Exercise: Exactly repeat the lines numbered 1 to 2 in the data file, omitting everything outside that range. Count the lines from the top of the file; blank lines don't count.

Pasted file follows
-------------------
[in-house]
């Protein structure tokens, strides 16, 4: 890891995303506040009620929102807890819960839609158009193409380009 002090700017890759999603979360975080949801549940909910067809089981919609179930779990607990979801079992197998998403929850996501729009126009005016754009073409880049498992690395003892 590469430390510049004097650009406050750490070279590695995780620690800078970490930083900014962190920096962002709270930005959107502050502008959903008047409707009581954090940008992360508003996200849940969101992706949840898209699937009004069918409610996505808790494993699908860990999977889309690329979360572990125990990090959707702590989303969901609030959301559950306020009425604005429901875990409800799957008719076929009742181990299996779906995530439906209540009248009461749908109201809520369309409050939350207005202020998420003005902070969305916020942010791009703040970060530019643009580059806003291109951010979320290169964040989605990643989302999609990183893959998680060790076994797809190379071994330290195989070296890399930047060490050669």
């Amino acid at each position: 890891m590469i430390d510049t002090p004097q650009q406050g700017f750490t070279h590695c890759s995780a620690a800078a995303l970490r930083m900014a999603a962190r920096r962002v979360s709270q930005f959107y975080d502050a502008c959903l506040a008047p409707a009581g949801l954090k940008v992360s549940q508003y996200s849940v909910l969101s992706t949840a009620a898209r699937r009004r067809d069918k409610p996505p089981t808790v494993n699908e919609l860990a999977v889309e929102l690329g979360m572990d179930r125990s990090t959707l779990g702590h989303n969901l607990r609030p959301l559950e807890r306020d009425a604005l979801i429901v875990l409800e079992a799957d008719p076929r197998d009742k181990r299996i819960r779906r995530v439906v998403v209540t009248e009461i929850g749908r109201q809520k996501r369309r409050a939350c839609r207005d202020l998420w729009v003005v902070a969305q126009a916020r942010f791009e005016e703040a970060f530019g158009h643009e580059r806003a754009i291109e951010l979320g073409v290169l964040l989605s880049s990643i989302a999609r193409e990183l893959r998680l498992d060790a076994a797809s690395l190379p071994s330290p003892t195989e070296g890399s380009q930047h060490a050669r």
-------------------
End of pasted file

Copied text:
[in-house]
């Protein structure tokens, strides 16, 4: 890891995303506040009620929102807890819960839609158009193409380009 002090700017890759999603979360975080949801549940909910067809089981919609179930779990607990979801079992197998998403929850996501729009126009005016754009073409880049498992690395003892 590469430390510049004097650009406050750490070279590695995780620690800078970490930083900014962190920096962002709270930005959107502050502008959903008047409707009581954090940008992360508003996200849940969101992706949840898209699937009004069918409610996505808790494993699908860990999977889309690329979360572990125990990090959707702590989303969901609030959301559950306020009425604005429901875990409800799957008719076929009742181990299996779906995530439906209540009248009461749908109201809520369309409050939350207005202020998420003005902070969305916020942010791009703040970060530019643009580059806003291109951010979320290169964040989605990643989302999609990183893959998680060790076994797809190379071994330290195989070296890399930047060490050669």